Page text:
In the SMASS classification, Planckia is a stony S-type asteroid. Between 2000 and 2010, several rotational lightcurves of Planckia were obtained from photometric observations by Brian Warner, Jérôme Caron and René Roy. Lightcurve analysis gave a consolidated rotation period of 8.665 hours with a brightness amplitude between 0.14 and 0.42 magnitude. According to the surveys carried out by the Infrared Astronomical Satellite IRAS, the Japanese Akari satellite and the NEOWISE mission of NASA's Wide-field Infrared Survey Explorer, Planckia measures between 35.657 and 44.34 kilometers in diameter and its surface has an albedo between 0.1771 and 0.219. The Collaborative Asteroid Lightcurve Link derives an albedo of 0.1982 and a diameter of 39.35 kilometers based on an absolute magnitude of 9.4. Lightcurve Database Query, at www.minorplanet.info Dictionary of Minor Planet Names, Google books Asteroids and comets rotation curves, CdR – Geneva Observatory, Raoul Behrend Discovery Circumstances: Numbered Minor Planets - – Minor Planet Center 1069 Planckia at AstDyS-2, Asteroids—Dynamic Site Ephemeris · Observation prediction · Orbital info · Proper elements · Observational info 1069 Planckia at the JPL Small-Body Database Close approach · Discovery · Ephemeris · Orbit diagram · Orbital elements · Physical parameters

Joe Bradshaw (footballer)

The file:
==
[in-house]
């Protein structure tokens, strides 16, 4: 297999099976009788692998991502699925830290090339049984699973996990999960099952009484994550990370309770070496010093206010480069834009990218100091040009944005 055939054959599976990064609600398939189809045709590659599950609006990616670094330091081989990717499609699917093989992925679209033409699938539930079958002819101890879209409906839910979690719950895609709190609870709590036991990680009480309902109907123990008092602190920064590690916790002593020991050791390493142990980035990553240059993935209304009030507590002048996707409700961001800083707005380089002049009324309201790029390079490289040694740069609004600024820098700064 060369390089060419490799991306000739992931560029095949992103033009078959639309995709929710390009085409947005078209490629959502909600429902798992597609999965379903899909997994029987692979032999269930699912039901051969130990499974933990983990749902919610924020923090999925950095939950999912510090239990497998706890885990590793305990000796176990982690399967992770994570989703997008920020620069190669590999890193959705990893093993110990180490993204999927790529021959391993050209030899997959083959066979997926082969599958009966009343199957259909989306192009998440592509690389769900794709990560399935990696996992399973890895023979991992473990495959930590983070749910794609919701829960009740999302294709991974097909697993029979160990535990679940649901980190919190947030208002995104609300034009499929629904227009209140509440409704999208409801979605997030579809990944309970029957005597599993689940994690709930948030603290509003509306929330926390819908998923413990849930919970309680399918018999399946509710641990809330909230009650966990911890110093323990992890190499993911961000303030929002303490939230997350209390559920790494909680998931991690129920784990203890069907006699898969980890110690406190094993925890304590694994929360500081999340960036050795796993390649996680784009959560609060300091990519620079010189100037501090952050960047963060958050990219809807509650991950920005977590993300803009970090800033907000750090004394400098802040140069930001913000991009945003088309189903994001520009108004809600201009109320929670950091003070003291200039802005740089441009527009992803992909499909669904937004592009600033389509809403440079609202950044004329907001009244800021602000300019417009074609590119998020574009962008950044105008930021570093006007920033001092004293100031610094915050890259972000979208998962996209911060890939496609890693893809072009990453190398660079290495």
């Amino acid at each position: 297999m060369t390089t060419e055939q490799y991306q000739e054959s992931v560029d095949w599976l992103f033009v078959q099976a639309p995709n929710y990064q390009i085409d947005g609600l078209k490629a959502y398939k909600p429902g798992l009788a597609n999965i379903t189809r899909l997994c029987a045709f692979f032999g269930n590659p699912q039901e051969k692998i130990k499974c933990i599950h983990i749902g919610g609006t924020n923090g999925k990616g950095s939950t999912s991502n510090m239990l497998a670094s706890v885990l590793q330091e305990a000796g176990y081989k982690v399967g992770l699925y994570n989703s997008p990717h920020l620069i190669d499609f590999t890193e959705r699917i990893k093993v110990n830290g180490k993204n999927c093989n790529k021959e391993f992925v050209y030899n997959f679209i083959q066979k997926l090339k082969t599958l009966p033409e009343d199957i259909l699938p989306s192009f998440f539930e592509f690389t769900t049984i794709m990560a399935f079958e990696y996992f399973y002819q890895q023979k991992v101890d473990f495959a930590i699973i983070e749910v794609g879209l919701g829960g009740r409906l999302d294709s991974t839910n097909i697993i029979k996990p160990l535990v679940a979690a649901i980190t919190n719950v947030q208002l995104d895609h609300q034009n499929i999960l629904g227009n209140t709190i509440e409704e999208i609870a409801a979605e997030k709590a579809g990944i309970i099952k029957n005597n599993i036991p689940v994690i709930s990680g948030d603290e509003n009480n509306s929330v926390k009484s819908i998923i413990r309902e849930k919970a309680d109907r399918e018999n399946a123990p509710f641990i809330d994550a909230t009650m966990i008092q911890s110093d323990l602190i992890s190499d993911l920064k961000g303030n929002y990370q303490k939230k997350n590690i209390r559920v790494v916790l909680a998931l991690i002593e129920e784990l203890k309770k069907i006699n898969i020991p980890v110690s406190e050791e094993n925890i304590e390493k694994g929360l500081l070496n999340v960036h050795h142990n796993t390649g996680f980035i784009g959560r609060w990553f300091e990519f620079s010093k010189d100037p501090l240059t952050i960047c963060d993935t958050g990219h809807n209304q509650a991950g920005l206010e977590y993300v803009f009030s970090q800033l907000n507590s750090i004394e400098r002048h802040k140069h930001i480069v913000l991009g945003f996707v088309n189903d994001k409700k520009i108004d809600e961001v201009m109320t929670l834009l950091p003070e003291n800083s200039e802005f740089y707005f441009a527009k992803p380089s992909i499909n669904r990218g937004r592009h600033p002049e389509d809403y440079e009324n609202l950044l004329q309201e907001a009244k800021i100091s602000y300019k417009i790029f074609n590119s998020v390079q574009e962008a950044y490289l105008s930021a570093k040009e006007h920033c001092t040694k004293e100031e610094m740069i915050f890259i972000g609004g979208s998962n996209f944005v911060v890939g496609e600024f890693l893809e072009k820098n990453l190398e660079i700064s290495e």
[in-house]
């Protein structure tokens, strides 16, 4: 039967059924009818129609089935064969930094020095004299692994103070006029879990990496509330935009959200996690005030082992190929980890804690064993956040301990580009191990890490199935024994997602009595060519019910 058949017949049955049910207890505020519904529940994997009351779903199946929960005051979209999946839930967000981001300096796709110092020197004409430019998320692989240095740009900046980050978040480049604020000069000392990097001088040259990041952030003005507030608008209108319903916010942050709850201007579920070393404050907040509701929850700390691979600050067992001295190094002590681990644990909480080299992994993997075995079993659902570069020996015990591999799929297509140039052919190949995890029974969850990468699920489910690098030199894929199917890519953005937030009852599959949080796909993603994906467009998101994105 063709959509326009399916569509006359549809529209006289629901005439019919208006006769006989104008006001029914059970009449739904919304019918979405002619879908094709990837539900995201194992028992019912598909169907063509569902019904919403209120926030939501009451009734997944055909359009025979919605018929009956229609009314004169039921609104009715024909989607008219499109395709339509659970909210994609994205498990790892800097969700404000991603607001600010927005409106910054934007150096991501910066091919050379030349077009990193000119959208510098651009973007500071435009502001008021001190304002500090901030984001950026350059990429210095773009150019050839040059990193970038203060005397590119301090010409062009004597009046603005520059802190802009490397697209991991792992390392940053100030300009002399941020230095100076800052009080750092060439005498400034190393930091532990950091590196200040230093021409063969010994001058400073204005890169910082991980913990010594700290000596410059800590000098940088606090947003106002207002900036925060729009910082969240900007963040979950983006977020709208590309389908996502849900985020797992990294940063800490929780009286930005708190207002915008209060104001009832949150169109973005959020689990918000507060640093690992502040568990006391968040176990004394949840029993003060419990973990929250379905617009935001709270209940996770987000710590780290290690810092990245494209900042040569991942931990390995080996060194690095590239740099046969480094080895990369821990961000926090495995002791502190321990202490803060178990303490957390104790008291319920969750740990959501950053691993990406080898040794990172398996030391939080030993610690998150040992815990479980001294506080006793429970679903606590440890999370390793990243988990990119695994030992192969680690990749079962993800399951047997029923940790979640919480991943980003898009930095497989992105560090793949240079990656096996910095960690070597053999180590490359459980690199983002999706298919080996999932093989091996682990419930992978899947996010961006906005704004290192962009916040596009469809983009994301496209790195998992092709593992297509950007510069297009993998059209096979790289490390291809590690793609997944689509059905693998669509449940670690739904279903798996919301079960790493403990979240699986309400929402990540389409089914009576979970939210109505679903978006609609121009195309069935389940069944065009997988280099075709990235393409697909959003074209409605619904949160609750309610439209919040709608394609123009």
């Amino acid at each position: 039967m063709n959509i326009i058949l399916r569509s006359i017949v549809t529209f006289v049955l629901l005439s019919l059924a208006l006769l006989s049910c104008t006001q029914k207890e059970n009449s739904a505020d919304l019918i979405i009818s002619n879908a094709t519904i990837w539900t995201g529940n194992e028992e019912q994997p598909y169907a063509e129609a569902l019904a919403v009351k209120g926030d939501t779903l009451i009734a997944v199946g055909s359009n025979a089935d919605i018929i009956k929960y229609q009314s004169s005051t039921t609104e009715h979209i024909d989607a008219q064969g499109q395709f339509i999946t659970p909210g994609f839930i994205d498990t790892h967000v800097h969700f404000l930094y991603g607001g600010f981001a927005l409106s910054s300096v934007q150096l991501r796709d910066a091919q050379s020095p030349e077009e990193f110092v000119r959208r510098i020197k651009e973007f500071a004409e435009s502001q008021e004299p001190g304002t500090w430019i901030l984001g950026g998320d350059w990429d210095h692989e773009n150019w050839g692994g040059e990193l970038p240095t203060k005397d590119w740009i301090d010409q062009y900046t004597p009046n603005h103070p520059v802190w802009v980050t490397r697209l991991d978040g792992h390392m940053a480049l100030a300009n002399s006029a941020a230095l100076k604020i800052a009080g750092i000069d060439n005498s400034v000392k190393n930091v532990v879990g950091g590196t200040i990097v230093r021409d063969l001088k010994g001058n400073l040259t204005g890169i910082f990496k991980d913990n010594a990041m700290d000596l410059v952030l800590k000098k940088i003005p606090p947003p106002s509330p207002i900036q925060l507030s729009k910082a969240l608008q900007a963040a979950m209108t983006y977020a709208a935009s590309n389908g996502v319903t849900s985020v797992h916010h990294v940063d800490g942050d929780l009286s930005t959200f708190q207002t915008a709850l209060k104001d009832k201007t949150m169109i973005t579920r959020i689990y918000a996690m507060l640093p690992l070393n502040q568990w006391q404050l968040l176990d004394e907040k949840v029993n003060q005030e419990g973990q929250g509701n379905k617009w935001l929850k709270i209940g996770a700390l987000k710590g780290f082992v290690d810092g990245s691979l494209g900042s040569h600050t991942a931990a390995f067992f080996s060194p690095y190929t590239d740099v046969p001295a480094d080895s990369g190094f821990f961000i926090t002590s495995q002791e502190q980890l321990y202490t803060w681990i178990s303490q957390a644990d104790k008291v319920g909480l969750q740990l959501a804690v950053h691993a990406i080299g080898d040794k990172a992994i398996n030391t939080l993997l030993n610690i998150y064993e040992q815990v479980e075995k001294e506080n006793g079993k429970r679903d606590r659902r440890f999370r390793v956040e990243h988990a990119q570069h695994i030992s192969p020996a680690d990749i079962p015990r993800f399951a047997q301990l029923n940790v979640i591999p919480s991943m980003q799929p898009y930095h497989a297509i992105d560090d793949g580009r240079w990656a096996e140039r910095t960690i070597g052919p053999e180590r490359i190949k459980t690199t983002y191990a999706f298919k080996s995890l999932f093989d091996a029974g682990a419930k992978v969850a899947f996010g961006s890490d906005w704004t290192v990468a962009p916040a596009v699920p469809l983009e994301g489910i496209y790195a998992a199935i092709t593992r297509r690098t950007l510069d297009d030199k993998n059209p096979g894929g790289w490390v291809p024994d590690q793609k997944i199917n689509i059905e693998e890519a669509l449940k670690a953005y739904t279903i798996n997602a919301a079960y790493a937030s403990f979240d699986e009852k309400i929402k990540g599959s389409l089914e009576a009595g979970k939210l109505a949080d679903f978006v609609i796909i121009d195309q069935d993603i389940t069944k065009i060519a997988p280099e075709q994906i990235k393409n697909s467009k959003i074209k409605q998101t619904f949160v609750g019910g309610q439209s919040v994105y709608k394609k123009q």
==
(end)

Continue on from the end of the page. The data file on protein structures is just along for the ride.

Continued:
Joe Bradshaw was an English football player and manager. As a player, he started out at Woolwich Polytechnic before turning professional at Woolwich Arsenal, where his father, Harry Bradshaw, was manager. After his father left to manage Fulham in 1904, Bradshaw had brief spells at West Norwood and Southampton before rejoining his father at his new club, he had stints at Chelsea, Queens Park Rangers and Southend United. His brother, William played for Woolwich Arsenal and Fulham under their father, he became player-manager of Southend United in 1912, winning promotion to the Southern League First Division, seeing the club through World War I. In 1919 he moved to Swansea Town and spent seven years there, winning the Third Division South title in 1924–1925, before being tempted by one of his former clubs, his reign at Fulham was not auspicious - overseeing relegation to the Third Division South and failing to regain promotion. In 1929 he moved to Bristol City, whom he managed for three years